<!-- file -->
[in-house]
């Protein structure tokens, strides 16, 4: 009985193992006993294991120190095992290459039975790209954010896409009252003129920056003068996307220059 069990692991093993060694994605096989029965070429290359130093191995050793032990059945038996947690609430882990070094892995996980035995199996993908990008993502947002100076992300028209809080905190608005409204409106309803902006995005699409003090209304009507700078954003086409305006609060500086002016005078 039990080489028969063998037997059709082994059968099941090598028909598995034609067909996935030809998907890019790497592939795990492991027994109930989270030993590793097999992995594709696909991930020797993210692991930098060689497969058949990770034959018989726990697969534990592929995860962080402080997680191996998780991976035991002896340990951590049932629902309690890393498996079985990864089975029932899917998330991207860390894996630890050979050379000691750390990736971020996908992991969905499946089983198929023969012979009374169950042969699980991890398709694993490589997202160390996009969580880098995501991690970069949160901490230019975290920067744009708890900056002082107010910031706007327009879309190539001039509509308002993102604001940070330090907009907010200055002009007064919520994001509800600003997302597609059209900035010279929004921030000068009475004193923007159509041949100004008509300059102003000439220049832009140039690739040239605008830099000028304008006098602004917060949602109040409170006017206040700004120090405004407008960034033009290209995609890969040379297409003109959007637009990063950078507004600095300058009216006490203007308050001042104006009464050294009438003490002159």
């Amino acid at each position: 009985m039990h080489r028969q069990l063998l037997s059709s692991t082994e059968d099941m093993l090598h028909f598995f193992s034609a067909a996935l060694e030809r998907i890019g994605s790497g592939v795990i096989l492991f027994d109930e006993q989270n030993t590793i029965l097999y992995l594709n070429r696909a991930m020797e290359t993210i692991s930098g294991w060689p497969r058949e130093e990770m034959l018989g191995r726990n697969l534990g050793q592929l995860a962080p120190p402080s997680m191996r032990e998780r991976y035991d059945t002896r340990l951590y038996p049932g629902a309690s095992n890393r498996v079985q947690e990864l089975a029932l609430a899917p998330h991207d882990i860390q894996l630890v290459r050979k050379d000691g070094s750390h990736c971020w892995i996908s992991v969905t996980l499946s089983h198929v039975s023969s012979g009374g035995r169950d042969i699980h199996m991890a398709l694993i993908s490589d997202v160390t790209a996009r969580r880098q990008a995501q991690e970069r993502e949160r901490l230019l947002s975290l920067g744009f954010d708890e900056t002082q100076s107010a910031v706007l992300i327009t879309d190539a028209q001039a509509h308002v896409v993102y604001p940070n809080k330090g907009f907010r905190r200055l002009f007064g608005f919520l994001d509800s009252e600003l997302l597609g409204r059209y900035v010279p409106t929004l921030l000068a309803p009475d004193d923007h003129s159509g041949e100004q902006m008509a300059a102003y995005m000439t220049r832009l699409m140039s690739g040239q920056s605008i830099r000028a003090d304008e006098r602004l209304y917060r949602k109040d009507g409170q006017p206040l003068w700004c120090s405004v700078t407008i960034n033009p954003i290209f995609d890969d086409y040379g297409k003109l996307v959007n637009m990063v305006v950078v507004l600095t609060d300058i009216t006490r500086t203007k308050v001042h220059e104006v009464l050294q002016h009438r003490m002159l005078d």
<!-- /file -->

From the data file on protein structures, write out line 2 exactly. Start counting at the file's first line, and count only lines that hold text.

């Protein structure tokens, strides 16, 4: 009985193992006993294991120190095992290459039975790209954010896409009252003129920056003068996307220059 069990692991093993060694994605096989029965070429290359130093191995050793032990059945038996947690609430882990070094892995996980035995199996993908990008993502947002100076992300028209809080905190608005409204409106309803902006995005699409003090209304009507700078954003086409305006609060500086002016005078 039990080489028969063998037997059709082994059968099941090598028909598995034609067909996935030809998907890019790497592939795990492991027994109930989270030993590793097999992995594709696909991930020797993210692991930098060689497969058949990770034959018989726990697969534990592929995860962080402080997680191996998780991976035991002896340990951590049932629902309690890393498996079985990864089975029932899917998330991207860390894996630890050979050379000691750390990736971020996908992991969905499946089983198929023969012979009374169950042969699980991890398709694993490589997202160390996009969580880098995501991690970069949160901490230019975290920067744009708890900056002082107010910031706007327009879309190539001039509509308002993102604001940070330090907009907010200055002009007064919520994001509800600003997302597609059209900035010279929004921030000068009475004193923007159509041949100004008509300059102003000439220049832009140039690739040239605008830099000028304008006098602004917060949602109040409170006017206040700004120090405004407008960034033009290209995609890969040379297409003109959007637009990063950078507004600095300058009216006490203007308050001042104006009464050294009438003490002159």